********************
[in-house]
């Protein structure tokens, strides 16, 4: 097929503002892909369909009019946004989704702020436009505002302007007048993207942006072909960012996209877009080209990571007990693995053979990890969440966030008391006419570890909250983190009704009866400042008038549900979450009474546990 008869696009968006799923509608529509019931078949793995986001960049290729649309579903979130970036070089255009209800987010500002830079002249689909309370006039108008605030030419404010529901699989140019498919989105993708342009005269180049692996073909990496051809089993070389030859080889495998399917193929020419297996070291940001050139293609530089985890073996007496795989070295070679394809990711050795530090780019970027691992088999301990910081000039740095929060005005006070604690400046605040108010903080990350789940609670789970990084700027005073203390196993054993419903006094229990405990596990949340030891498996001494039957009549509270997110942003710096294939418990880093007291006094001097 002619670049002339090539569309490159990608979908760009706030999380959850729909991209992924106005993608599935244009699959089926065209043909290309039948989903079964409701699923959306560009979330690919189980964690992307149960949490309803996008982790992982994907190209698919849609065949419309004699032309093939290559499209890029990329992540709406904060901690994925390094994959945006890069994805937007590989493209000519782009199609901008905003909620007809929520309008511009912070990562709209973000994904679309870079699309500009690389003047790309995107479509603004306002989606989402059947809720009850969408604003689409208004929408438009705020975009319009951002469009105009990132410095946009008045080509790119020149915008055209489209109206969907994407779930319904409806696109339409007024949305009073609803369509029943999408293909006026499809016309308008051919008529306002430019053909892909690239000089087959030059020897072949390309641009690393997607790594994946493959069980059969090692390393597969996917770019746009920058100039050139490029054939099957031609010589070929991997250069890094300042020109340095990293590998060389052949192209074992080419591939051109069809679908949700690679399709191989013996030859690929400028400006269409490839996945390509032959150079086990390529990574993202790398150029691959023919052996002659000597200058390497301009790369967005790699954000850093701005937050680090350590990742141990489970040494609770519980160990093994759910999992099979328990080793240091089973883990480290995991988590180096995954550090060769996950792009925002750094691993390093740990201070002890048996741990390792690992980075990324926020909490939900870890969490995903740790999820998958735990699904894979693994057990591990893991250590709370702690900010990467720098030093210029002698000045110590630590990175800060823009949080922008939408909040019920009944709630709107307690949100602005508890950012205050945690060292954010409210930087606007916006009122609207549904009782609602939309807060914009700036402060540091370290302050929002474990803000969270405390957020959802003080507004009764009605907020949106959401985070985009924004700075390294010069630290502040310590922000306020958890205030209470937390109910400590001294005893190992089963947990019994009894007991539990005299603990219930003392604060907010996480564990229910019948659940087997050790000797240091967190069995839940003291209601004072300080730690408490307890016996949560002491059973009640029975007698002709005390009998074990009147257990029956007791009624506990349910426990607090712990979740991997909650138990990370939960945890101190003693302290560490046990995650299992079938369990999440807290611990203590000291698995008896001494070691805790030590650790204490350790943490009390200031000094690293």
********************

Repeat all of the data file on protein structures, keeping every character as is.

[in-house]
């Protein structure tokens, strides 16, 4: 097929503002892909369909009019946004989704702020436009505002302007007048993207942006072909960012996209877009080209990571007990693995053979990890969440966030008391006419570890909250983190009704009866400042008038549900979450009474546990 008869696009968006799923509608529509019931078949793995986001960049290729649309579903979130970036070089255009209800987010500002830079002249689909309370006039108008605030030419404010529901699989140019498919989105993708342009005269180049692996073909990496051809089993070389030859080889495998399917193929020419297996070291940001050139293609530089985890073996007496795989070295070679394809990711050795530090780019970027691992088999301990910081000039740095929060005005006070604690400046605040108010903080990350789940609670789970990084700027005073203390196993054993419903006094229990405990596990949340030891498996001494039957009549509270997110942003710096294939418990880093007291006094001097 002619670049002339090539569309490159990608979908760009706030999380959850729909991209992924106005993608599935244009699959089926065209043909290309039948989903079964409701699923959306560009979330690919189980964690992307149960949490309803996008982790992982994907190209698919849609065949419309004699032309093939290559499209890029990329992540709406904060901690994925390094994959945006890069994805937007590989493209000519782009199609901008905003909620007809929520309008511009912070990562709209973000994904679309870079699309500009690389003047790309995107479509603004306002989606989402059947809720009850969408604003689409208004929408438009705020975009319009951002469009105009990132410095946009008045080509790119020149915008055209489209109206969907994407779930319904409806696109339409007024949305009073609803369509029943999408293909006026499809016309308008051919008529306002430019053909892909690239000089087959030059020897072949390309641009690393997607790594994946493959069980059969090692390393597969996917770019746009920058100039050139490029054939099957031609010589070929991997250069890094300042020109340095990293590998060389052949192209074992080419591939051109069809679908949700690679399709191989013996030859690929400028400006269409490839996945390509032959150079086990390529990574993202790398150029691959023919052996002659000597200058390497301009790369967005790699954000850093701005937050680090350590990742141990489970040494609770519980160990093994759910999992099979328990080793240091089973883990480290995991988590180096995954550090060769996950792009925002750094691993390093740990201070002890048996741990390792690992980075990324926020909490939900870890969490995903740790999820998958735990699904894979693994057990591990893991250590709370702690900010990467720098030093210029002698000045110590630590990175800060823009949080922008939408909040019920009944709630709107307690949100602005508890950012205050945690060292954010409210930087606007916006009122609207549904009782609602939309807060914009700036402060540091370290302050929002474990803000969270405390957020959802003080507004009764009605907020949106959401985070985009924004700075390294010069630290502040310590922000306020958890205030209470937390109910400590001294005893190992089963947990019994009894007991539990005299603990219930003392604060907010996480564990229910019948659940087997050790000797240091967190069995839940003291209601004072300080730690408490307890016996949560002491059973009640029975007698002709005390009998074990009147257990029956007791009624506990349910426990607090712990979740991997909650138990990370939960945890101190003693302290560490046990995650299992079938369990999440807290611990203590000291698995008896001494070691805790030590650790204490350790943490009390200031000094690293």